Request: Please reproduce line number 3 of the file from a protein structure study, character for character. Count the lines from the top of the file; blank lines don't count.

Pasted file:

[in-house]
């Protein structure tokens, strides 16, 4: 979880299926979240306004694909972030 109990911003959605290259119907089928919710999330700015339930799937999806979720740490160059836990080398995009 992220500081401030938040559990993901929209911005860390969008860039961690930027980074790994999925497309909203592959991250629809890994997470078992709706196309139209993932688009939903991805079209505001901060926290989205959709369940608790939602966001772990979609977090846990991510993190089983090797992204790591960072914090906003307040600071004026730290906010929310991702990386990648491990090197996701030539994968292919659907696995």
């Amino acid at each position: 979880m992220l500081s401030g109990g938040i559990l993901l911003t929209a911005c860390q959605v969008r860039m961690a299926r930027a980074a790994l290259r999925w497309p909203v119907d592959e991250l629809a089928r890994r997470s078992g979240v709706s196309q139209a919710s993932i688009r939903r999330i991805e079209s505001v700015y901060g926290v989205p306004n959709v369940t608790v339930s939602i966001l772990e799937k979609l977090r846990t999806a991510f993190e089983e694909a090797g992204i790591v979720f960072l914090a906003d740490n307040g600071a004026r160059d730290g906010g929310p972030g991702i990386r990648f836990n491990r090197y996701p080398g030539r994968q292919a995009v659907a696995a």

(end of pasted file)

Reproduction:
């Amino acid at each position: 979880m992220l500081s401030g109990g938040i559990l993901l911003t929209a911005c860390q959605v969008r860039m961690a299926r930027a980074a790994l290259r999925w497309p909203v119907d592959e991250l629809a089928r890994r997470s078992g979240v709706s196309q139209a919710s993932i688009r939903r999330i991805e079209s505001v700015y901060g926290v989205p306004n959709v369940t608790v339930s939602i966001l772990e799937k979609l977090r846990t999806a991510f993190e089983e694909a090797g992204i790591v979720f960072l914090a906003d740490n307040g600071a004026r160059d730290g906010g929310p972030g991702i990386r990648f836990n491990r090197y996701p080398g030539r994968q292919a995009v659907a696995a």